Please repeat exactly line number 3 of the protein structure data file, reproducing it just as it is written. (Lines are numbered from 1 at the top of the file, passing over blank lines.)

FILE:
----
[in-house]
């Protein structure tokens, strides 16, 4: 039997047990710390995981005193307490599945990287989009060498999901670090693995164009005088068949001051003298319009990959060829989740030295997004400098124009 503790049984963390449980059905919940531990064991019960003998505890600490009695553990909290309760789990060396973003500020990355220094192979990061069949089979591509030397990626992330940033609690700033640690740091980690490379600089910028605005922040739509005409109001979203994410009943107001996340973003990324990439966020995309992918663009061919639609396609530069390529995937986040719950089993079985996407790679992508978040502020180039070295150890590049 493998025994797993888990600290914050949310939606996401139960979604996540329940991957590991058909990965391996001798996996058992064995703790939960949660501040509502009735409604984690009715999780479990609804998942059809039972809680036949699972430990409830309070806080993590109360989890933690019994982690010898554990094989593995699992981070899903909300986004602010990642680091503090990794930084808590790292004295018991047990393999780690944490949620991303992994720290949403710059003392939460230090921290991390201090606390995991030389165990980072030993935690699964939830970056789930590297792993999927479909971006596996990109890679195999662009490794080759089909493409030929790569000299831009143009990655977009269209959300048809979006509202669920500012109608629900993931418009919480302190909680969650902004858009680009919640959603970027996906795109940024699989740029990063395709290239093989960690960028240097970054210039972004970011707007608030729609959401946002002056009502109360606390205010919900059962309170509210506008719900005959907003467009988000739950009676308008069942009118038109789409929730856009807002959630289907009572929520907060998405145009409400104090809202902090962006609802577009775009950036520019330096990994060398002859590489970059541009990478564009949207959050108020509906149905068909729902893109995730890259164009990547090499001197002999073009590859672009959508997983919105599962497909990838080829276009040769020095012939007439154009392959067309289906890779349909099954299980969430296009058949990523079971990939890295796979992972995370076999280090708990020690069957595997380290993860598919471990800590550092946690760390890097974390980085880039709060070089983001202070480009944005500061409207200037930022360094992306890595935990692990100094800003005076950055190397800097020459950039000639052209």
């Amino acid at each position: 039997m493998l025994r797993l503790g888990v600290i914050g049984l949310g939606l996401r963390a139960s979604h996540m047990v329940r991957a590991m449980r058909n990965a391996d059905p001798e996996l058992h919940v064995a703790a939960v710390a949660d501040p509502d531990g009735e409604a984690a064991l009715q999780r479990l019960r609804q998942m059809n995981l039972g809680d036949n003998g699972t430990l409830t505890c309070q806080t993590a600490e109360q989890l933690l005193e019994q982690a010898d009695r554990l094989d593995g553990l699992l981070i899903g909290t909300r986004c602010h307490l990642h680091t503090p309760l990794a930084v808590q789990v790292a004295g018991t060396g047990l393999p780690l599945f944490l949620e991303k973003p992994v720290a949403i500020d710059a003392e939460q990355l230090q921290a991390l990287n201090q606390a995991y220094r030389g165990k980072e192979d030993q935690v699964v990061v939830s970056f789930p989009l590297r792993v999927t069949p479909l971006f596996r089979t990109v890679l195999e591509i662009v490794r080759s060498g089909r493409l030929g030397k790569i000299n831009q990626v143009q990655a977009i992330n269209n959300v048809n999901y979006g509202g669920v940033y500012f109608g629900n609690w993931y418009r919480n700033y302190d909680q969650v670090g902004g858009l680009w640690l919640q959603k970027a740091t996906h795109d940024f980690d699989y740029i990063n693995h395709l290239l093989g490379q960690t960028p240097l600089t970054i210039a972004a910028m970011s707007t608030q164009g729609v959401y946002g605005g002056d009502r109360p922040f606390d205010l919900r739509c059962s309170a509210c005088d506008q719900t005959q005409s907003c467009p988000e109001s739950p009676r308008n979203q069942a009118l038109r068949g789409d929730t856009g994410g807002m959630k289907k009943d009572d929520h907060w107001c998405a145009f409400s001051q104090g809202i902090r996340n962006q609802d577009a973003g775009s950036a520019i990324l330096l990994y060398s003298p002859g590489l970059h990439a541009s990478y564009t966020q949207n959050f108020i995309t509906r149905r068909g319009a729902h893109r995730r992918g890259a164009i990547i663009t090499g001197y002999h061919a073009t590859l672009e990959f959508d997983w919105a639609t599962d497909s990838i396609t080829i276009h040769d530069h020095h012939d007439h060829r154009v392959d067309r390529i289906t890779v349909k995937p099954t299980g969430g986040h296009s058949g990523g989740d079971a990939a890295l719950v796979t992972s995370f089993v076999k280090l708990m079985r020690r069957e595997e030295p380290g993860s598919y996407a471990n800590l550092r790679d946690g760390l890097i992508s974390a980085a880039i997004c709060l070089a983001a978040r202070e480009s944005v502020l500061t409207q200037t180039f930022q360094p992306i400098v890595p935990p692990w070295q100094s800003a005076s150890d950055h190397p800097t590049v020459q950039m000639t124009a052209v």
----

């Amino acid at each position: 039997m493998l025994r797993l503790g888990v600290i914050g049984l949310g939606l996401r963390a139960s979604h996540m047990v329940r991957a590991m449980r058909n990965a391996d059905p001798e996996l058992h919940v064995a703790a939960v710390a949660d501040p509502d531990g009735e409604a984690a064991l009715q999780r479990l019960r609804q998942m059809n995981l039972g809680d036949n003998g699972t430990l409830t505890c309070q806080t993590a600490e109360q989890l933690l005193e019994q982690a010898d009695r554990l094989d593995g553990l699992l981070i899903g909290t909300r986004c602010h307490l990642h680091t503090p309760l990794a930084v808590q789990v790292a004295g018991t060396g047990l393999p780690l599945f944490l949620e991303k973003p992994v720290a949403i500020d710059a003392e939460q990355l230090q921290a991390l990287n201090q606390a995991y220094r030389g165990k980072e192979d030993q935690v699964v990061v939830s970056f789930p989009l590297r792993v999927t069949p479909l971006f596996r089979t990109v890679l195999e591509i662009v490794r080759s060498g089909r493409l030929g030397k790569i000299n831009q990626v143009q990655a977009i992330n269209n959300v048809n999901y979006g509202g669920v940033y500012f109608g629900n609690w993931y418009r919480n700033y302190d909680q969650v670090g902004g858009l680009w640690l919640q959603k970027a740091t996906h795109d940024f980690d699989y740029i990063n693995h395709l290239l093989g490379q960690t960028p240097l600089t970054i210039a972004a910028m970011s707007t608030q164009g729609v959401y946002g605005g002056d009502r109360p922040f606390d205010l919900r739509c059962s309170a509210c005088d506008q719900t005959q005409s907003c467009p988000e109001s739950p009676r308008n979203q069942a009118l038109r068949g789409d929730t856009g994410g807002m959630k289907k009943d009572d929520h907060w107001c998405a145009f409400s001051q104090g809202i902090r996340n962006q609802d577009a973003g775009s950036a520019i990324l330096l990994y060398s003298p002859g590489l970059h990439a541009s990478y564009t966020q949207n959050f108020i995309t509906r149905r068909g319009a729902h893109r995730r992918g890259a164009i990547i663009t090499g001197y002999h061919a073009t590859l672009e990959f959508d997983w919105a639609t599962d497909s990838i396609t080829i276009h040769d530069h020095h012939d007439h060829r154009v392959d067309r390529i289906t890779v349909k995937p099954t299980g969430g986040h296009s058949g990523g989740d079971a990939a890295l719950v796979t992972s995370f089993v076999k280090l708990m079985r020690r069957e595997e030295p380290g993860s598919y996407a471990n800590l550092r790679d946690g760390l890097i992508s974390a980085a880039i997004c709060l070089a983001a978040r202070e480009s944005v502020l500061t409207q200037t180039f930022q360094p992306i400098v890595p935990p692990w070295q100094s800003a005076s150890d950055h190397p800097t590049v020459q950039m000639t124009a052209v």